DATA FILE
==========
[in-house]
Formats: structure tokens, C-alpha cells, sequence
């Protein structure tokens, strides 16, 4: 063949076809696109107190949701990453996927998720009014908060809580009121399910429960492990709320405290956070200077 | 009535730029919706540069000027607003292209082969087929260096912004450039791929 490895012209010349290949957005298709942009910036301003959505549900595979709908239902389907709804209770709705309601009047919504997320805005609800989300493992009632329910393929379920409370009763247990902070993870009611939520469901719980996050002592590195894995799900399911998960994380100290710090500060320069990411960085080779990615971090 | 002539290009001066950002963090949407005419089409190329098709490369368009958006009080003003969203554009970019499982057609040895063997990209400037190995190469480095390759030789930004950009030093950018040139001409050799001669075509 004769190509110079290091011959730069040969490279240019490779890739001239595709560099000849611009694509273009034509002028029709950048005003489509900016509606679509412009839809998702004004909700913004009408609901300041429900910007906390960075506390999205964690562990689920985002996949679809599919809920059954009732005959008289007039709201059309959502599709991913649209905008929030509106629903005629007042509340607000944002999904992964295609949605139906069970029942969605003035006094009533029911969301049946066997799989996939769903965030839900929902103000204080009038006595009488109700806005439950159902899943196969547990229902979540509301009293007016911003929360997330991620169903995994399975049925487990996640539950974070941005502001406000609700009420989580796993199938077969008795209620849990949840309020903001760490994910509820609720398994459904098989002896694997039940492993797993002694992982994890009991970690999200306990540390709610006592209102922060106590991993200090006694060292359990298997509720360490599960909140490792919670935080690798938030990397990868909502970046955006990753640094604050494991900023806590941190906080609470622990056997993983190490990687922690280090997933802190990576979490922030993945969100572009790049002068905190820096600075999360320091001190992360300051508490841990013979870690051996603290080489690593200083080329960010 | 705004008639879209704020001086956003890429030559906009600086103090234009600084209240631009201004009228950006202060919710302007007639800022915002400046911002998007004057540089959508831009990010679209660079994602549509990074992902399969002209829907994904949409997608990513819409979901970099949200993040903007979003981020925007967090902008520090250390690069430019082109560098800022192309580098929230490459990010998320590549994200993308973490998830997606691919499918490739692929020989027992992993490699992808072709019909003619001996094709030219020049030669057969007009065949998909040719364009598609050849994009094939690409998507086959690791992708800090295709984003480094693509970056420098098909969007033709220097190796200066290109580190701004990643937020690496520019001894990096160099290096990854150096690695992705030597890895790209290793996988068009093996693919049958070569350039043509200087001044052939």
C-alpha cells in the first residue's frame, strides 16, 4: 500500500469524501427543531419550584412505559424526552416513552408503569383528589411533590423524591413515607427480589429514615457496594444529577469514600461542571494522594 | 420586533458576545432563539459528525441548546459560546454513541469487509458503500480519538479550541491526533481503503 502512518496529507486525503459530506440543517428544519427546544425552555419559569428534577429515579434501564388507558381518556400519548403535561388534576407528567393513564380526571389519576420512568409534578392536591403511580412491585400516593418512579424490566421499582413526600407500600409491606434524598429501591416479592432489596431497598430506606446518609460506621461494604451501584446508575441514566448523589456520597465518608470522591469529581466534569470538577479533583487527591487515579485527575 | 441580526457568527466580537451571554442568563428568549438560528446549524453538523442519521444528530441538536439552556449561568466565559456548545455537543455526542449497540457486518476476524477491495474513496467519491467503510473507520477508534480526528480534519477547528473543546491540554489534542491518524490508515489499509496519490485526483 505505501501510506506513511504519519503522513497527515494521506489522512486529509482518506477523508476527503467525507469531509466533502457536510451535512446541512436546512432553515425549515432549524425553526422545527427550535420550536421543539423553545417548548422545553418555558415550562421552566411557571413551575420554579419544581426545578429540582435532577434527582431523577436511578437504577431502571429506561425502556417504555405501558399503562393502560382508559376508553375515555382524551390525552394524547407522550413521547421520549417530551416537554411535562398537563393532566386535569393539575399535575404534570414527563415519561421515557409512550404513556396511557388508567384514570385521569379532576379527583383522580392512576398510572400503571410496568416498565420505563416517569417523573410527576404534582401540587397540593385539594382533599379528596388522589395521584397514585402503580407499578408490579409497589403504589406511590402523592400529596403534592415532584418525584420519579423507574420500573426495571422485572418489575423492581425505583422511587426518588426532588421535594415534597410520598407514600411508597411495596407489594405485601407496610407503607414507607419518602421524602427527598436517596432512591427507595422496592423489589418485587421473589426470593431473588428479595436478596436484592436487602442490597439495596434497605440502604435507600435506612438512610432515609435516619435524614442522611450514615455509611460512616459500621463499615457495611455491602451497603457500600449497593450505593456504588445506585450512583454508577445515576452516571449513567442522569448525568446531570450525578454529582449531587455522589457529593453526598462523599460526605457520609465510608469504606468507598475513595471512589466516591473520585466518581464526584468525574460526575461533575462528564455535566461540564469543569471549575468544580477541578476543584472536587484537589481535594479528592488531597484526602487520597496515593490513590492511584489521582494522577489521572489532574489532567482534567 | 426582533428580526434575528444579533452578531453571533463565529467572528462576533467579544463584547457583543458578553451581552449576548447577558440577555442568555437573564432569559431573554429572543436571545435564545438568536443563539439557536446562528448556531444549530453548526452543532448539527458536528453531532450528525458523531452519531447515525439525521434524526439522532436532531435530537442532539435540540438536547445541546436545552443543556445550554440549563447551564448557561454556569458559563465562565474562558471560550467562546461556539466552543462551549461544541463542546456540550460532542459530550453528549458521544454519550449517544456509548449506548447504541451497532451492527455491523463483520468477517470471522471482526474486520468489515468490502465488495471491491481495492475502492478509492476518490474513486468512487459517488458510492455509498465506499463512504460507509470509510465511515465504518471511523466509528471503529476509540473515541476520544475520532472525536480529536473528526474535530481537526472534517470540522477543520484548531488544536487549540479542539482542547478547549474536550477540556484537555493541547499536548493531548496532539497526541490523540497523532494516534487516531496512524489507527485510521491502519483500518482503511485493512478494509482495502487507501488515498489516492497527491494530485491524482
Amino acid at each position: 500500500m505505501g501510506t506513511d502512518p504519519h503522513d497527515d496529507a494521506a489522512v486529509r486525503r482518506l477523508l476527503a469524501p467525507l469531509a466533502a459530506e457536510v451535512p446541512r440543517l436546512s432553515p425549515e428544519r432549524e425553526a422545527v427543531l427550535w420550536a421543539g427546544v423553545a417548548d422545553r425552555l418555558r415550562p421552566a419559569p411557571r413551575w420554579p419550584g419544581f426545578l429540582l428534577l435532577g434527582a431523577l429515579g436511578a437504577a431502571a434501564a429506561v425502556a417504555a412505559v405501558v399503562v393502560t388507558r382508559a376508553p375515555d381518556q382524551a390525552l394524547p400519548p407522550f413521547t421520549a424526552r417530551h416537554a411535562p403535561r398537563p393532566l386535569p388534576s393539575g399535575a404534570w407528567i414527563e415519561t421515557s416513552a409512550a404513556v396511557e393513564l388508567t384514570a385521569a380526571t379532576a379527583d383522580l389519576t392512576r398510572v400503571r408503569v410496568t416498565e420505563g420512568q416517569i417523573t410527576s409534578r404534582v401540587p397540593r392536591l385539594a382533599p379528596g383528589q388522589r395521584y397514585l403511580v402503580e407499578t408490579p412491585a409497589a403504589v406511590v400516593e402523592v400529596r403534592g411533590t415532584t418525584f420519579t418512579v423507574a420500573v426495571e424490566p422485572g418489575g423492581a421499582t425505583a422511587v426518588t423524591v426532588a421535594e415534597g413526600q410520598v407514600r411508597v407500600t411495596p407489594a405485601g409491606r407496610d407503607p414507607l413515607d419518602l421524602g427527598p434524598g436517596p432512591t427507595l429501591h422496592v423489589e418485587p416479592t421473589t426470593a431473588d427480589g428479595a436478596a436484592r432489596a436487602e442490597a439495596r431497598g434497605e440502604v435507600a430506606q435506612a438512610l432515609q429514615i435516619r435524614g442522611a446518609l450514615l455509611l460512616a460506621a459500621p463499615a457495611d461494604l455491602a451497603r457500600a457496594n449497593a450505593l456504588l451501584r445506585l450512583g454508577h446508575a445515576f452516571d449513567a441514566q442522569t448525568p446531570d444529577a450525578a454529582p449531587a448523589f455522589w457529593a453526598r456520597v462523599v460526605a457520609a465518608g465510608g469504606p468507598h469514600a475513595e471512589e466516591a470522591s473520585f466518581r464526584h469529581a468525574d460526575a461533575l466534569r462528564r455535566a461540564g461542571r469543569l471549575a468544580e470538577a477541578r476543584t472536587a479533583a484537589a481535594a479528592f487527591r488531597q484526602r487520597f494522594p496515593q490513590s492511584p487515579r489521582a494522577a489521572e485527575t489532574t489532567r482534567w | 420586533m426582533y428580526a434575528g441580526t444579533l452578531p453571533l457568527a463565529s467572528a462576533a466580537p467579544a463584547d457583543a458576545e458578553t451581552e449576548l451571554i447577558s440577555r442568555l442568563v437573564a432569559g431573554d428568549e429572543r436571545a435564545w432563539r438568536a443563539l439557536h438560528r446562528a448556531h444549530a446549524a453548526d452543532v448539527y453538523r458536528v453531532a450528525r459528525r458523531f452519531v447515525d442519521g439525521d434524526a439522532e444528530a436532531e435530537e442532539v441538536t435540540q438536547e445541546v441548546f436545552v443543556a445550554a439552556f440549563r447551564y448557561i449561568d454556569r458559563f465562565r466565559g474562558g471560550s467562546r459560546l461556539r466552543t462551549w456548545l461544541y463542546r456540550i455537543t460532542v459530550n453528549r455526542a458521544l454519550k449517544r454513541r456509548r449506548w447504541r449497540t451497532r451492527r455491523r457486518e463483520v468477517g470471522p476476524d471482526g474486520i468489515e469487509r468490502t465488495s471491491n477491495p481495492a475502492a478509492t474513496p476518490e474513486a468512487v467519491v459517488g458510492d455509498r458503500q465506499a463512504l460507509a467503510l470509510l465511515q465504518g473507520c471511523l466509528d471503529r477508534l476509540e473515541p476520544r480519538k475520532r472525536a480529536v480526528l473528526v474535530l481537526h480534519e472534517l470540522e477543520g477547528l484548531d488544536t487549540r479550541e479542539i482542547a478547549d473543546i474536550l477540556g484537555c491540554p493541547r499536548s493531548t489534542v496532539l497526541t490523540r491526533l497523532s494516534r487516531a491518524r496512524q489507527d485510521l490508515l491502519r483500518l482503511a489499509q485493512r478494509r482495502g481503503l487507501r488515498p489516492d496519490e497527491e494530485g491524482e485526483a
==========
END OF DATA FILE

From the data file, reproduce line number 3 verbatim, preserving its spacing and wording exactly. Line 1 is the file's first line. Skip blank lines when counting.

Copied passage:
């Protein structure tokens, strides 16, 4: 063949076809696109107190949701990453996927998720009014908060809580009121399910429960492990709320405290956070200077 | 009535730029919706540069000027607003292209082969087929260096912004450039791929 490895012209010349290949957005298709942009910036301003959505549900595979709908239902389907709804209770709705309601009047919504997320805005609800989300493992009632329910393929379920409370009763247990902070993870009611939520469901719980996050002592590195894995799900399911998960994380100290710090500060320069990411960085080779990615971090 | 002539290009001066950002963090949407005419089409190329098709490369368009958006009080003003969203554009970019499982057609040895063997990209400037190995190469480095390759030789930004950009030093950018040139001409050799001669075509 004769190509110079290091011959730069040969490279240019490779890739001239595709560099000849611009694509273009034509002028029709950048005003489509900016509606679509412009839809998702004004909700913004009408609901300041429900910007906390960075506390999205964690562990689920985002996949679809599919809920059954009732005959008289007039709201059309959502599709991913649209905008929030509106629903005629007042509340607000944002999904992964295609949605139906069970029942969605003035006094009533029911969301049946066997799989996939769903965030839900929902103000204080009038006595009488109700806005439950159902899943196969547990229902979540509301009293007016911003929360997330991620169903995994399975049925487990996640539950974070941005502001406000609700009420989580796993199938077969008795209620849990949840309020903001760490994910509820609720398994459904098989002896694997039940492993797993002694992982994890009991970690999200306990540390709610006592209102922060106590991993200090006694060292359990298997509720360490599960909140490792919670935080690798938030990397990868909502970046955006990753640094604050494991900023806590941190906080609470622990056997993983190490990687922690280090997933802190990576979490922030993945969100572009790049002068905190820096600075999360320091001190992360300051508490841990013979870690051996603290080489690593200083080329960010 | 705004008639879209704020001086956003890429030559906009600086103090234009600084209240631009201004009228950006202060919710302007007639800022915002400046911002998007004057540089959508831009990010679209660079994602549509990074992902399969002209829907994904949409997608990513819409979901970099949200993040903007979003981020925007967090902008520090250390690069430019082109560098800022192309580098929230490459990010998320590549994200993308973490998830997606691919499918490739692929020989027992992993490699992808072709019909003619001996094709030219020049030669057969007009065949998909040719364009598609050849994009094939690409998507086959690791992708800090295709984003480094693509970056420098098909969007033709220097190796200066290109580190701004990643937020690496520019001894990096160099290096990854150096690695992705030597890895790209290793996988068009093996693919049958070569350039043509200087001044052939």